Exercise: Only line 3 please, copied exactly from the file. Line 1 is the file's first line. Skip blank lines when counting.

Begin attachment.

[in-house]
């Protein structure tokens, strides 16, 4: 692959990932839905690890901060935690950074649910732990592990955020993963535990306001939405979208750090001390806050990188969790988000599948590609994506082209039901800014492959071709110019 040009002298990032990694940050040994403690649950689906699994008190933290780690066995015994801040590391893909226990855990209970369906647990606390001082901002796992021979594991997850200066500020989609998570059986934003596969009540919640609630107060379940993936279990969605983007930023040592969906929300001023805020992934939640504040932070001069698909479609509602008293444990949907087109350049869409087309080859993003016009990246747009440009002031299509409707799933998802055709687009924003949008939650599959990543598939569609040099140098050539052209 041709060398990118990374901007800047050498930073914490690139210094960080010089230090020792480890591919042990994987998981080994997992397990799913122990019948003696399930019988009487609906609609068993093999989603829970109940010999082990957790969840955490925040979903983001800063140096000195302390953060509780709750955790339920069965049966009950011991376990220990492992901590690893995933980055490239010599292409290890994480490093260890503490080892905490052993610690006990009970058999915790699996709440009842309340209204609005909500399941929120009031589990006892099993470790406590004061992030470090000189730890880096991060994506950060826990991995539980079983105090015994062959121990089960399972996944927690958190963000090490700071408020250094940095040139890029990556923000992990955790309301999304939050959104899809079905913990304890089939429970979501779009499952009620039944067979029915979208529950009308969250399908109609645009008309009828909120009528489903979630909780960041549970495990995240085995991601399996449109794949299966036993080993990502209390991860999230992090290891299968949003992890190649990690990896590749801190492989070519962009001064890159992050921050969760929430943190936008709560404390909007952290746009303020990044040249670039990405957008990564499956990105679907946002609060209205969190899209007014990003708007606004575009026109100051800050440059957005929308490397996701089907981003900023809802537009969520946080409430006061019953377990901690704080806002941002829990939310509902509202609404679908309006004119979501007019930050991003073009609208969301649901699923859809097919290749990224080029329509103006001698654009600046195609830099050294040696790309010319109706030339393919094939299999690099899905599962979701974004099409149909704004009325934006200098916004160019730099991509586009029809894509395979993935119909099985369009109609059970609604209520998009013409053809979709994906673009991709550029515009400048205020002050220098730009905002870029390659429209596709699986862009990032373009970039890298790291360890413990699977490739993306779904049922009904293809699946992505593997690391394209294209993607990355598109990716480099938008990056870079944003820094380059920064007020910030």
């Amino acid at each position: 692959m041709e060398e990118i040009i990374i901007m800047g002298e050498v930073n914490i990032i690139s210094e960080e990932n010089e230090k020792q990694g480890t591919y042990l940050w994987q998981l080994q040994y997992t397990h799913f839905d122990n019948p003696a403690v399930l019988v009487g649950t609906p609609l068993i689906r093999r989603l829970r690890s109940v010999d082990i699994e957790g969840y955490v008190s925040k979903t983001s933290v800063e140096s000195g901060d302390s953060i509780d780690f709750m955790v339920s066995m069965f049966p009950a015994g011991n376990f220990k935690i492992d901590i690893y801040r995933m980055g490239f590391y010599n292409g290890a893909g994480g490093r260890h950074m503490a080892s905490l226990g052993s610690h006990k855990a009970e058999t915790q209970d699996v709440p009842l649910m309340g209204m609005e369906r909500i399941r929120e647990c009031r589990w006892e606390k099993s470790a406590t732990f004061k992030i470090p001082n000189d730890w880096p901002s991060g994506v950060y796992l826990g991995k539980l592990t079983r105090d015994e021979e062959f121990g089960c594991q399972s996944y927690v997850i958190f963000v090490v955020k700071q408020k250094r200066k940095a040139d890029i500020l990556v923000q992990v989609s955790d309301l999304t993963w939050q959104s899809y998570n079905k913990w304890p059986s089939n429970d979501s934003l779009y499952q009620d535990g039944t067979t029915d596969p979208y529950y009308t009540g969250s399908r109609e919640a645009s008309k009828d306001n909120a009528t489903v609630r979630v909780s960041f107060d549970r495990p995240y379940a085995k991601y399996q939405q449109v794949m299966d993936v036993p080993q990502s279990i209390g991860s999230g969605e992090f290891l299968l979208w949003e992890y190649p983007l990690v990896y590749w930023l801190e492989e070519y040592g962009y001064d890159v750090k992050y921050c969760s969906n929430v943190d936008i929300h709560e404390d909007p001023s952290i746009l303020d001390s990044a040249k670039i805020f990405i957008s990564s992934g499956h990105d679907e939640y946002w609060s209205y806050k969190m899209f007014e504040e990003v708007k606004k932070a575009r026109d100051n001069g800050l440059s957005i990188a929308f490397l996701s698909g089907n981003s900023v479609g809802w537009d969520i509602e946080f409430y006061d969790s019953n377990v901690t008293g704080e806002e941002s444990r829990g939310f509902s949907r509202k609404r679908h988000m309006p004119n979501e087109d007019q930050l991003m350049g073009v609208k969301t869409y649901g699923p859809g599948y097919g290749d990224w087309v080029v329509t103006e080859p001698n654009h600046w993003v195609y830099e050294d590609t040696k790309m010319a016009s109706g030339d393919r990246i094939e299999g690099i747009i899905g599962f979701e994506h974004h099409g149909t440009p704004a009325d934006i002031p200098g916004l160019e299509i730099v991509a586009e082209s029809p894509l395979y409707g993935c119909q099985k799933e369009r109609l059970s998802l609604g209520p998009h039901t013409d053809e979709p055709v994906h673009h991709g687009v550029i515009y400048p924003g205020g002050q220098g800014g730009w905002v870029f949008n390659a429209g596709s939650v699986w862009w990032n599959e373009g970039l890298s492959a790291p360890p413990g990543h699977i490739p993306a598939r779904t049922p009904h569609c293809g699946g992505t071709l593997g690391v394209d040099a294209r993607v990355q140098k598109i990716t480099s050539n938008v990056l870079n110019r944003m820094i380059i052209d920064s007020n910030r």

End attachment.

């Amino acid at each position: 692959m041709e060398e990118i040009i990374i901007m800047g002298e050498v930073n914490i990032i690139s210094e960080e990932n010089e230090k020792q990694g480890t591919y042990l940050w994987q998981l080994q040994y997992t397990h799913f839905d122990n019948p003696a403690v399930l019988v009487g649950t609906p609609l068993i689906r093999r989603l829970r690890s109940v010999d082990i699994e957790g969840y955490v008190s925040k979903t983001s933290v800063e140096s000195g901060d302390s953060i509780d780690f709750m955790v339920s066995m069965f049966p009950a015994g011991n376990f220990k935690i492992d901590i690893y801040r995933m980055g490239f590391y010599n292409g290890a893909g994480g490093r260890h950074m503490a080892s905490l226990g052993s610690h006990k855990a009970e058999t915790q209970d699996v709440p009842l649910m309340g209204m609005e369906r909500i399941r929120e647990c009031r589990w006892e606390k099993s470790a406590t732990f004061k992030i470090p001082n000189d730890w880096p901002s991060g994506v950060y796992l826990g991995k539980l592990t079983r105090d015994e021979e062959f121990g089960c594991q399972s996944y927690v997850i958190f963000v090490v955020k700071q408020k250094r200066k940095a040139d890029i500020l990556v923000q992990v989609s955790d309301l999304t993963w939050q959104s899809y998570n079905k913990w304890p059986s089939n429970d979501s934003l779009y499952q009620d535990g039944t067979t029915d596969p979208y529950y009308t009540g969250s399908r109609e919640a645009s008309k009828d306001n909120a009528t489903v609630r979630v909780s960041f107060d549970r495990p995240y379940a085995k991601y399996q939405q449109v794949m299966d993936v036993p080993q990502s279990i209390g991860s999230g969605e992090f290891l299968l979208w949003e992890y190649p983007l990690v990896y590749w930023l801190e492989e070519y040592g962009y001064d890159v750090k992050y921050c969760s969906n929430v943190d936008i929300h709560e404390d909007p001023s952290i746009l303020d001390s990044a040249k670039i805020f990405i957008s990564s992934g499956h990105d679907e939640y946002w609060s209205y806050k969190m899209f007014e504040e990003v708007k606004k932070a575009r026109d100051n001069g800050l440059s957005i990188a929308f490397l996701s698909g089907n981003s900023v479609g809802w537009d969520i509602e946080f409430y006061d969790s019953n377990v901690t008293g704080e806002e941002s444990r829990g939310f509902s949907r509202k609404r679908h988000m309006p004119n979501e087109d007019q930050l991003m350049g073009v609208k969301t869409y649901g699923p859809g599948y097919g290749d990224w087309v080029v329509t103006e080859p001698n654009h600046w993003v195609y830099e050294d590609t040696k790309m010319a016009s109706g030339d393919r990246i094939e299999g690099i747009i899905g599962f979701e994506h974004h099409g149909t440009p704004a009325d934006i002031p200098g916004l160019e299509i730099v991509a586009e082209s029809p894509l395979y409707g993935c119909q099985k799933e369009r109609l059970s998802l609604g209520p998009h039901t013409d053809e979709p055709v994906h673009h991709g687009v550029i515009y400048p924003g205020g002050q220098g800014g730009w905002v870029f949008n390659a429209g596709s939650v699986w862009w990032n599959e373009g970039l890298s492959a790291p360890p413990g990543h699977i490739p993306a598939r779904t049922p009904h569609c293809g699946g992505t071709l593997g690391v394209d040099a294209r993607v990355q140098k598109i990716t480099s050539n938008v990056l870079n110019r944003m820094i380059i052209d920064s007020n910030r």